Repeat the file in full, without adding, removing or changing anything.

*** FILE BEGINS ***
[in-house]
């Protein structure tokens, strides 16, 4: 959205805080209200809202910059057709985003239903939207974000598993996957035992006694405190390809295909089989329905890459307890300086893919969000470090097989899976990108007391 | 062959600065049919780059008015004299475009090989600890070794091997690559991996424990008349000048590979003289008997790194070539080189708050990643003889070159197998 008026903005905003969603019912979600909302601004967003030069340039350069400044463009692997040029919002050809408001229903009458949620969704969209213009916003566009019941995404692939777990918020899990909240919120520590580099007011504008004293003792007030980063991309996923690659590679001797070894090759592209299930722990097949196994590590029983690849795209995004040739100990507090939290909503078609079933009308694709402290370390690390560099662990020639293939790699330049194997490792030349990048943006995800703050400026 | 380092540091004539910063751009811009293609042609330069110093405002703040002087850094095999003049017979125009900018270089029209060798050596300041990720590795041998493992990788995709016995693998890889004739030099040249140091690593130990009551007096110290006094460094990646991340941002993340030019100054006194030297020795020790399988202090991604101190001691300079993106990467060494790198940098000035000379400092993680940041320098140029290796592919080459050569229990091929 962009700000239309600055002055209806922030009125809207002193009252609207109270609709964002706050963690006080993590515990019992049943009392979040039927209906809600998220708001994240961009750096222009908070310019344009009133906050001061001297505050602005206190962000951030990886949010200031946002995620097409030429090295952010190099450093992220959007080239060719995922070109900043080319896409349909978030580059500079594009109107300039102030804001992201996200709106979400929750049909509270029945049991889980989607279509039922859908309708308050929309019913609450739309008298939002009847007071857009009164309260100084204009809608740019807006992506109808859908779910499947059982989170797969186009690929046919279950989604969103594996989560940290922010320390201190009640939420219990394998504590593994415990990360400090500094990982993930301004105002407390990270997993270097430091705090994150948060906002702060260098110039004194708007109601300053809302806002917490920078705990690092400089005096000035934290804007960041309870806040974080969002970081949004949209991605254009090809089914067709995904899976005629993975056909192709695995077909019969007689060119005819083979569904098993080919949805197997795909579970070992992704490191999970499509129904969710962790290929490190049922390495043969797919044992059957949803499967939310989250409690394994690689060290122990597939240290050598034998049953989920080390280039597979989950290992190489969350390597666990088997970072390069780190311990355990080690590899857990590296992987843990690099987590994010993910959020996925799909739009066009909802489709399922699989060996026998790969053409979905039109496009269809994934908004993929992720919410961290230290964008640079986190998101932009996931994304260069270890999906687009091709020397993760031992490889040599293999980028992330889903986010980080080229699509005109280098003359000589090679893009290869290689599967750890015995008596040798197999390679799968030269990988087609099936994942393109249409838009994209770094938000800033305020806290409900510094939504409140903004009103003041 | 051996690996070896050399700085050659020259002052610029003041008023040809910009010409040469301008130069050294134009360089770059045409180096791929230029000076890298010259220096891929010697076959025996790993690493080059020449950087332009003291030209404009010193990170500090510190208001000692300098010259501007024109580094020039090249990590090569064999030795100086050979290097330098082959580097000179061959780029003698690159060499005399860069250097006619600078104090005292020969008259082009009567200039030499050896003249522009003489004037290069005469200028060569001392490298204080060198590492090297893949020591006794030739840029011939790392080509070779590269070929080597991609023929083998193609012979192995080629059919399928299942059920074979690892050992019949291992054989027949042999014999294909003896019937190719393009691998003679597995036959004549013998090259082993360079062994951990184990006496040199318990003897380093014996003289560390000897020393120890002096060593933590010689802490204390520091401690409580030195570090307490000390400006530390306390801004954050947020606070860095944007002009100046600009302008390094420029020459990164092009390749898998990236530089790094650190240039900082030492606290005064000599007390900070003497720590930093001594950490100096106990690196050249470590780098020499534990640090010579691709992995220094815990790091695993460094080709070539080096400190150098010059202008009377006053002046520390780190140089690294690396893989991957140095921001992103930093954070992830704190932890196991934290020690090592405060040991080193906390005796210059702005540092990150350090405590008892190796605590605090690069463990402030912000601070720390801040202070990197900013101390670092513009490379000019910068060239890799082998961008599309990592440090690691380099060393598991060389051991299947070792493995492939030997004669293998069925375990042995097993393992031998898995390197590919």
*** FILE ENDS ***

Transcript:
[in-house]
């Protein structure tokens, strides 16, 4: 959205805080209200809202910059057709985003239903939207974000598993996957035992006694405190390809295909089989329905890459307890300086893919969000470090097989899976990108007391 | 062959600065049919780059008015004299475009090989600890070794091997690559991996424990008349000048590979003289008997790194070539080189708050990643003889070159197998 008026903005905003969603019912979600909302601004967003030069340039350069400044463009692997040029919002050809408001229903009458949620969704969209213009916003566009019941995404692939777990918020899990909240919120520590580099007011504008004293003792007030980063991309996923690659590679001797070894090759592209299930722990097949196994590590029983690849795209995004040739100990507090939290909503078609079933009308694709402290370390690390560099662990020639293939790699330049194997490792030349990048943006995800703050400026 | 380092540091004539910063751009811009293609042609330069110093405002703040002087850094095999003049017979125009900018270089029209060798050596300041990720590795041998493992990788995709016995693998890889004739030099040249140091690593130990009551007096110290006094460094990646991340941002993340030019100054006194030297020795020790399988202090991604101190001691300079993106990467060494790198940098000035000379400092993680940041320098140029290796592919080459050569229990091929 962009700000239309600055002055209806922030009125809207002193009252609207109270609709964002706050963690006080993590515990019992049943009392979040039927209906809600998220708001994240961009750096222009908070310019344009009133906050001061001297505050602005206190962000951030990886949010200031946002995620097409030429090295952010190099450093992220959007080239060719995922070109900043080319896409349909978030580059500079594009109107300039102030804001992201996200709106979400929750049909509270029945049991889980989607279509039922859908309708308050929309019913609450739309008298939002009847007071857009009164309260100084204009809608740019807006992506109808859908779910499947059982989170797969186009690929046919279950989604969103594996989560940290922010320390201190009640939420219990394998504590593994415990990360400090500094990982993930301004105002407390990270997993270097430091705090994150948060906002702060260098110039004194708007109601300053809302806002917490920078705990690092400089005096000035934290804007960041309870806040974080969002970081949004949209991605254009090809089914067709995904899976005629993975056909192709695995077909019969007689060119005819083979569904098993080919949805197997795909579970070992992704490191999970499509129904969710962790290929490190049922390495043969797919044992059957949803499967939310989250409690394994690689060290122990597939240290050598034998049953989920080390280039597979989950290992190489969350390597666990088997970072390069780190311990355990080690590899857990590296992987843990690099987590994010993910959020996925799909739009066009909802489709399922699989060996026998790969053409979905039109496009269809994934908004993929992720919410961290230290964008640079986190998101932009996931994304260069270890999906687009091709020397993760031992490889040599293999980028992330889903986010980080080229699509005109280098003359000589090679893009290869290689599967750890015995008596040798197999390679799968030269990988087609099936994942393109249409838009994209770094938000800033305020806290409900510094939504409140903004009103003041 | 051996690996070896050399700085050659020259002052610029003041008023040809910009010409040469301008130069050294134009360089770059045409180096791929230029000076890298010259220096891929010697076959025996790993690493080059020449950087332009003291030209404009010193990170500090510190208001000692300098010259501007024109580094020039090249990590090569064999030795100086050979290097330098082959580097000179061959780029003698690159060499005399860069250097006619600078104090005292020969008259082009009567200039030499050896003249522009003489004037290069005469200028060569001392490298204080060198590492090297893949020591006794030739840029011939790392080509070779590269070929080597991609023929083998193609012979192995080629059919399928299942059920074979690892050992019949291992054989027949042999014999294909003896019937190719393009691998003679597995036959004549013998090259082993360079062994951990184990006496040199318990003897380093014996003289560390000897020393120890002096060593933590010689802490204390520091401690409580030195570090307490000390400006530390306390801004954050947020606070860095944007002009100046600009302008390094420029020459990164092009390749898998990236530089790094650190240039900082030492606290005064000599007390900070003497720590930093001594950490100096106990690196050249470590780098020499534990640090010579691709992995220094815990790091695993460094080709070539080096400190150098010059202008009377006053002046520390780190140089690294690396893989991957140095921001992103930093954070992830704190932890196991934290020690090592405060040991080193906390005796210059702005540092990150350090405590008892190796605590605090690069463990402030912000601070720390801040202070990197900013101390670092513009490379000019910068060239890799082998961008599309990592440090690691380099060393598991060389051991299947070792493995492939030997004669293998069925375990042995097993393992031998898995390197590919």